Athens readying for safe, accessible Olympics

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LONDON -- Athens has made significant progress in ensuring that it hosts a secure, efficient and accessible Summer Olympic Games in 2004, said Greek tourism officials speaking at the World Travel Market and other industry events here.

"Our organizing committee is working hard to prepare for the 2004 games, [and] we are learning to work under strict deadlines in a disciplined way," said Gianna Angelopoulos-Daskalaki, president of organizer Athens 2004, at a London press event.

Still, the numbers are daunting for Greece, the European Union's poorest member: Some 10,500 athletes from 200 countries will compete in 28 sports at 36 venues around Athens from Aug. 13 to 19, 2004; the Paralympic Games for disabled athletes will run shortly thereafter, from Sept. 17 to 28.

An estimated 150,000 spectators, along with 20,000 journalists, are expected.

Security remains paramount among concerns about managing the huge crowds, which temporarily will swell Athens' population by almost 25%.

Some worry the return of the Olympics to Athens -- the games were first held in Greece in 776 B.C. and were revived there in 1896 -- might prove a tempting target for terrorists.

One Greek official said he hopes the current world climate will have calmed by the time opening ceremonies kick off.

"I hope that in that moment, everything about terrorism will have been solved; we still have two years until the Olympics," said Yannis Patellis, president of the Greek National Tourism Organization, citing antiterrorism campaigns by the U.S. and the United Nations.

"Terrorism is an international question, not just a question for Athens," he added, claiming the Greek capital is considered one of Europe's safest cities.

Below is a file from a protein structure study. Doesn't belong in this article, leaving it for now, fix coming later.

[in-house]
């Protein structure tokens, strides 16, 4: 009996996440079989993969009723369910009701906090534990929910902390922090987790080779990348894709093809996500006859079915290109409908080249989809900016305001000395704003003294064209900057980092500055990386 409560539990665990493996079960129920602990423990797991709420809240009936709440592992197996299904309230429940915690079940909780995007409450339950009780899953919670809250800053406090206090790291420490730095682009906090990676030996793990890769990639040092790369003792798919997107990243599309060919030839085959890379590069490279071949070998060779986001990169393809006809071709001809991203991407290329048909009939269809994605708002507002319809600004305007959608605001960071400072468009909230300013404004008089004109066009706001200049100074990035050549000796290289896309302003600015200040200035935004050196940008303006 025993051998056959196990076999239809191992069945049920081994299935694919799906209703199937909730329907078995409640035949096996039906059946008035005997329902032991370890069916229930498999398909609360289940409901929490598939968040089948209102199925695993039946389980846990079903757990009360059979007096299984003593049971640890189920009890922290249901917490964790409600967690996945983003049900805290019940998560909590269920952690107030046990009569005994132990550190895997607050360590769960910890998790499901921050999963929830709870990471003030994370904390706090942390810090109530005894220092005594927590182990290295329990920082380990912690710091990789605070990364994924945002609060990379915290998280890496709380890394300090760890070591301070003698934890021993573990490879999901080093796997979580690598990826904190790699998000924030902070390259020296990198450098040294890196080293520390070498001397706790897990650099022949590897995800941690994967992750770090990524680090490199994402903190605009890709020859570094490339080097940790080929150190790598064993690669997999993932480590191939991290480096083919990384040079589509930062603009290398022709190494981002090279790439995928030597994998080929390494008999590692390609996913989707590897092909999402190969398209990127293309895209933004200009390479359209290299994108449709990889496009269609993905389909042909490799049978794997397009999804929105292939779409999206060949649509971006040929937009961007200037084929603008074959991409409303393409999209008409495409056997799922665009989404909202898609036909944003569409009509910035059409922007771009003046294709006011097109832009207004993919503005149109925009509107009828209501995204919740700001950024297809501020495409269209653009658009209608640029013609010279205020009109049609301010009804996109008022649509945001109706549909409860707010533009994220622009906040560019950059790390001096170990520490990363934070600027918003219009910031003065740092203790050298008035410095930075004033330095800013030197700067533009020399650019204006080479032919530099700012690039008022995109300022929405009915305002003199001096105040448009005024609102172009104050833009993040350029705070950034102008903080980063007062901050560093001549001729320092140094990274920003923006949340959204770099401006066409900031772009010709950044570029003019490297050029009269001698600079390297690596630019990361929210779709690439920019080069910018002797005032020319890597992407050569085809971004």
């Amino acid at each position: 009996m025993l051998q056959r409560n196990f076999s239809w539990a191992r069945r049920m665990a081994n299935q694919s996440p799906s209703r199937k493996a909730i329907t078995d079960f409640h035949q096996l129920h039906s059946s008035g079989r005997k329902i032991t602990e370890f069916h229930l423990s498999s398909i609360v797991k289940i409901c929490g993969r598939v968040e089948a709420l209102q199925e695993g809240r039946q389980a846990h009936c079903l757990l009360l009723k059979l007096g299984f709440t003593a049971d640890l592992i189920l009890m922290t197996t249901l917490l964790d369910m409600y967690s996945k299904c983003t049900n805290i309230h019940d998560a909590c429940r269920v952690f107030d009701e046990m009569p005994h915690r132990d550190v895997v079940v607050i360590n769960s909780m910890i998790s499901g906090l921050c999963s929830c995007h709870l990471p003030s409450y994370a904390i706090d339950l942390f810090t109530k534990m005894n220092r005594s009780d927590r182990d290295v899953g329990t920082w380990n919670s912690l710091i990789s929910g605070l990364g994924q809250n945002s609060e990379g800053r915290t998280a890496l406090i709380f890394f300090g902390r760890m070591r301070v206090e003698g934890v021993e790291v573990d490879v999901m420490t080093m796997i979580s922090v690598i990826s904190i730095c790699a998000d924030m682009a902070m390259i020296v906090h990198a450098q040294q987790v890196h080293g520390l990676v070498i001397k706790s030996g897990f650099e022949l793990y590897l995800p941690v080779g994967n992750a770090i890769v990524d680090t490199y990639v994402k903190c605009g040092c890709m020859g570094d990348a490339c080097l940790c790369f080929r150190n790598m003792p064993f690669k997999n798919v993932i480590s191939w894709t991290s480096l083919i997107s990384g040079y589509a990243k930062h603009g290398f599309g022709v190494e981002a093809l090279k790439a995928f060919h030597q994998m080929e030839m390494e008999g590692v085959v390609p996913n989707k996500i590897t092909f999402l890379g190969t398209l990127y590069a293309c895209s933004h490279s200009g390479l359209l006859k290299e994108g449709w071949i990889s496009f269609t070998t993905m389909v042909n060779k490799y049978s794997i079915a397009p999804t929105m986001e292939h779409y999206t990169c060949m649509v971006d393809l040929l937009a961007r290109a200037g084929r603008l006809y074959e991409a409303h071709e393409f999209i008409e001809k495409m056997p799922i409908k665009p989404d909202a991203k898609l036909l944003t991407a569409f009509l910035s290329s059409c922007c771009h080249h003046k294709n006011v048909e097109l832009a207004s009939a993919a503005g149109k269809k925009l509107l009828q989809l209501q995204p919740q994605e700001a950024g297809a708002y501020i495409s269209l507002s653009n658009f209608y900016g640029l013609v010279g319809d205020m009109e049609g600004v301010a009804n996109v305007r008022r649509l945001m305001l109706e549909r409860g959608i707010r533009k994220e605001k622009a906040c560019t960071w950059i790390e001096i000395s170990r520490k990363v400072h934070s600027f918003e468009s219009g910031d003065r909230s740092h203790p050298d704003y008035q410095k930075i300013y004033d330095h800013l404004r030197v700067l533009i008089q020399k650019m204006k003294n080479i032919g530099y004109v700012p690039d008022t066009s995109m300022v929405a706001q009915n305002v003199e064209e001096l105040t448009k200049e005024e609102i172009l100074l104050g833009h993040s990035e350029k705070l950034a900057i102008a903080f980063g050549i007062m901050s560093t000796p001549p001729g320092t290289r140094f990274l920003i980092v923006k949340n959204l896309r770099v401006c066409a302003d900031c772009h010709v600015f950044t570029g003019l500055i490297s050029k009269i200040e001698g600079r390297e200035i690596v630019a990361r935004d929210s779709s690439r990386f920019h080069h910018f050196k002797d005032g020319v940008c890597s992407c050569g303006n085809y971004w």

That said, the country isn't taking any chances.

The government is devoting more than $600 million to security planning and infrastructure; is training some 45,000 police, armed forces and other security personnel to patrol the games; and has signed 37 security cooperation and aid agreements with 22 nations.

"All Olympic Games have security programs; Salt Lake City [in 2002] is a good example, as it took place in the middle of a terrorist alert," said Pantellis. "So, of course, there will be a plan. But Greece is a peaceful country."

Some concerns also have been raised about the availability of accommodations for the number of foreign visitors expected to descend on Athens for the games.

But Angelopoulos-Daskalaki said Athens 2004 has the hotel and housing situation well in hand.

Now that athlete housing has been completed, she said, every five-star hotel in the city is undergoing renovation; housing for foreign press is under construction; and 11 luxury cruise ships are slated to moor at the port of Piraeus, adding 6,640 accommodations for up to 13,280 visitors.

Among participating ships will be Cunard Line's new Queen Mary 2, set to debut in January; Royal Olympic's Olympia Voyager, Olympia Explorer and Olympia Countess; Holland America Line's Rotterdam and the Oosterdam, which is under construction; and Royal Caribbean's Splendour of the Seas, which will host national Olympic committee delegates.

"Of course, everything is organized," said Pantellis. "The accommodations capacity has been enlarged, and we are ready for everybody."

Greece also has undertaken a massive sports and infrastructure construction effort.

Twenty-four of the eventual 36 Olympic venues have been built; a new airport, subway and light-rail system has been constructed; and 130 miles of new or upgraded roadway will be paved in time for the summer games.

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